Results of a survey of food shoppers published in last week's SN raise a couple of questions that are entirely unexpected, yet so fundamental to the food distribution industry that they must be considered further.
The questions are these: Do shoppers readily identify what kinds of stores they are in to buy food, and how do they define what constitutes "shopping"?
The answers to those questions seem obvious on the surface, yet a survey conducted in August by WSL Strategic Retail, New York, showed these strange findings: 21% of those responding to the survey declared they had not shopped a supermarket during the previous three months. But when they were asked where they had purchased groceries, 67% of those actually identified a supermarket as their shopping venue. Indeed, when properly questioned, 93% of consumers identified a supermarket as a retailing style they had patronized during the three-month period.
What can this finding mean? It may mean that many shoppers don't really differentiate between a supermarket and the welter of other stores from which food can be sourced. It may also be that "shopping" means to many consumers a major stock-up trip, not a quick stop to acquire ingredients for dinner.
Maybe at the end of the day it matters little whether shoppers know what a supermarket is, or how they define "shopping." It might be argued that as long as shoppers buy from a supermarket, let them think - if they must - of supermarkets as a generic space where food can be purchased. More likely, though, the finding is a call to action because it indicates that shoppers have been presented with so many different food purchasing alternatives for so long that they are starting to all look alike. That can't be good news.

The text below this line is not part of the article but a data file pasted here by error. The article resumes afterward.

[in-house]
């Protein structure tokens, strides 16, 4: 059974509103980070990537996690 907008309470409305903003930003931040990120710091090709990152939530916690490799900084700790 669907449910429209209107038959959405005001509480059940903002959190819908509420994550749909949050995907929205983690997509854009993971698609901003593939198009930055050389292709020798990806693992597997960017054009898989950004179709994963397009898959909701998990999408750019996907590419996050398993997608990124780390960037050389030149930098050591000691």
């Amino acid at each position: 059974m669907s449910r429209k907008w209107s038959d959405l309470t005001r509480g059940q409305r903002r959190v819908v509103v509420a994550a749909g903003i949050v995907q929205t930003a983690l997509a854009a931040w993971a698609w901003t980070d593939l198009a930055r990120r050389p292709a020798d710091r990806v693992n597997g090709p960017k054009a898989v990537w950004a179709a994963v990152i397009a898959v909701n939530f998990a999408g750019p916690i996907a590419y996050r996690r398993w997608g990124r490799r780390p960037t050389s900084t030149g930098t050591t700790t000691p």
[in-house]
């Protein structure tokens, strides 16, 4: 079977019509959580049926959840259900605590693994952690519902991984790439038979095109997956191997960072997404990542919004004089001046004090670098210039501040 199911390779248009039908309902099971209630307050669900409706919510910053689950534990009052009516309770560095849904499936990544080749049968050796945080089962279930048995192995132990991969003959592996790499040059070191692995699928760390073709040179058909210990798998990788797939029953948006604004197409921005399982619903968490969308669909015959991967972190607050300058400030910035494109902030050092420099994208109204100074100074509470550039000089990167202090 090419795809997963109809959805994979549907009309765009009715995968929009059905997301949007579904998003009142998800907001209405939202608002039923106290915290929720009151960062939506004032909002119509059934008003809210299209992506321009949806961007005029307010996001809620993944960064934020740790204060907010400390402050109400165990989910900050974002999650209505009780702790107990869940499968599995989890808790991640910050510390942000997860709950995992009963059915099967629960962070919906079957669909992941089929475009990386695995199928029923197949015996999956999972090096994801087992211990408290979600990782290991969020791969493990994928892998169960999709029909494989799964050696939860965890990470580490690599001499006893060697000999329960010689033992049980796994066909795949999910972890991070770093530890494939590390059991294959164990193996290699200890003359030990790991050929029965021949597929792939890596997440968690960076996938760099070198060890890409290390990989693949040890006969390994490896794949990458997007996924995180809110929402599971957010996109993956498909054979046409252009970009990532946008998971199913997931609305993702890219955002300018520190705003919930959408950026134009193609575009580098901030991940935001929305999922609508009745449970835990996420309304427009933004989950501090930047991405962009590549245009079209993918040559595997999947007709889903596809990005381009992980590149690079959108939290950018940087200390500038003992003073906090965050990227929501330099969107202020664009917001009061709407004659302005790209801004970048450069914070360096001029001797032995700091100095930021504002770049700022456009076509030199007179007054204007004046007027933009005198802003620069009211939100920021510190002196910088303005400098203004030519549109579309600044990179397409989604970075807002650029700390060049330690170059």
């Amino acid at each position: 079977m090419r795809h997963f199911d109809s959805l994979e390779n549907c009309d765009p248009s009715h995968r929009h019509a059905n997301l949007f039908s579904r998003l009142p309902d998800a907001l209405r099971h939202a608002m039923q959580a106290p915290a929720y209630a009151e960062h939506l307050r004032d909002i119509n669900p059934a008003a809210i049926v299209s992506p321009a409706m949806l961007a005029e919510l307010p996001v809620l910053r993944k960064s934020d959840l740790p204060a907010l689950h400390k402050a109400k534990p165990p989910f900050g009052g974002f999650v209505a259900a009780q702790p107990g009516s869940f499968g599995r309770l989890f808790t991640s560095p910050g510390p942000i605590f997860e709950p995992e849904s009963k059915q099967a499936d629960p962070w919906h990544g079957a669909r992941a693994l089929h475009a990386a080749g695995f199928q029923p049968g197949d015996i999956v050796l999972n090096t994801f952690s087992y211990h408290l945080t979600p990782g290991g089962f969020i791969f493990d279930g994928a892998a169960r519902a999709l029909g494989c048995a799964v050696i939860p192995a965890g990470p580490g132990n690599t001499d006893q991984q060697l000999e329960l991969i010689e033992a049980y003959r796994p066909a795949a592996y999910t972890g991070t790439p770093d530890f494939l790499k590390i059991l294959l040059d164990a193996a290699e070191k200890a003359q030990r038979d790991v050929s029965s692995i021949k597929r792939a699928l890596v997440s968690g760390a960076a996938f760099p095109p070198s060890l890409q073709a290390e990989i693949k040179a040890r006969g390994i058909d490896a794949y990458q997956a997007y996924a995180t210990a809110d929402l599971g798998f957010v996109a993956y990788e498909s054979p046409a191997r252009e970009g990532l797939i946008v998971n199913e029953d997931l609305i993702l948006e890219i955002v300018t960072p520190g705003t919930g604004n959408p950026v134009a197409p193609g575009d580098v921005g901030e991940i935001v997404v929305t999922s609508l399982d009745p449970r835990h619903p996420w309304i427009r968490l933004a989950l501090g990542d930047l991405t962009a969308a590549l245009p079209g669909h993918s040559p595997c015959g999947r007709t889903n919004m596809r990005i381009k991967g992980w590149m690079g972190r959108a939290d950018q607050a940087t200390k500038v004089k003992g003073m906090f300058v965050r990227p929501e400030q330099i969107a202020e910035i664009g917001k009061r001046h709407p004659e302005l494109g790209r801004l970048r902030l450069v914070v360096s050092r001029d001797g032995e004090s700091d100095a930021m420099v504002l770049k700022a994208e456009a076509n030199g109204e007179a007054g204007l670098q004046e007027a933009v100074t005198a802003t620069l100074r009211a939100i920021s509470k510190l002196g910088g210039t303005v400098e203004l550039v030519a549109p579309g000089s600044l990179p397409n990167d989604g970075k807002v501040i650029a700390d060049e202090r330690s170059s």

It seems as though the supermarket industry should be able to define what it is and why it remains the best choice for shoppers who want deep variety at a fair price, and that should be done before a generation grows up that's entirely unfamiliar with the term "supermarket." A modest starting point: Make sure the word "supermarket" appears much more frequently on supermarkets' storefront banners and in advertising.
Now let's take a closer look at what food shopping alternatives present themselves and what supermarkets might be able to do about the situation. It comes as no revelation that supermarkets have much competition from alternative formats, but two news articles in this week's SN serve as a good reminder that the alternatives are growing in number. Alternatives include Amazon.com, Omaha Steaks, Home Shopping Network and the like, plus DIY stores, video stores, convenience stores (see the column below) and even furniture stores. One observer quoted in the news article on Page 27 pointed out that food sales at IKEA are expected to amount to $850 million this year, or 4.5% of that retailer's total sales volume.
One prescription proffered in that news article was that supermarkets should join the fray: "[Supermarkets] need to go to every office building and find an outlet to sell prepared foods for dinner."
In fact, nearly any place that attracts traffic can be seen as a potential partnership. Through it all, though, the notion that a "supermarket" is providing the food must be promoted.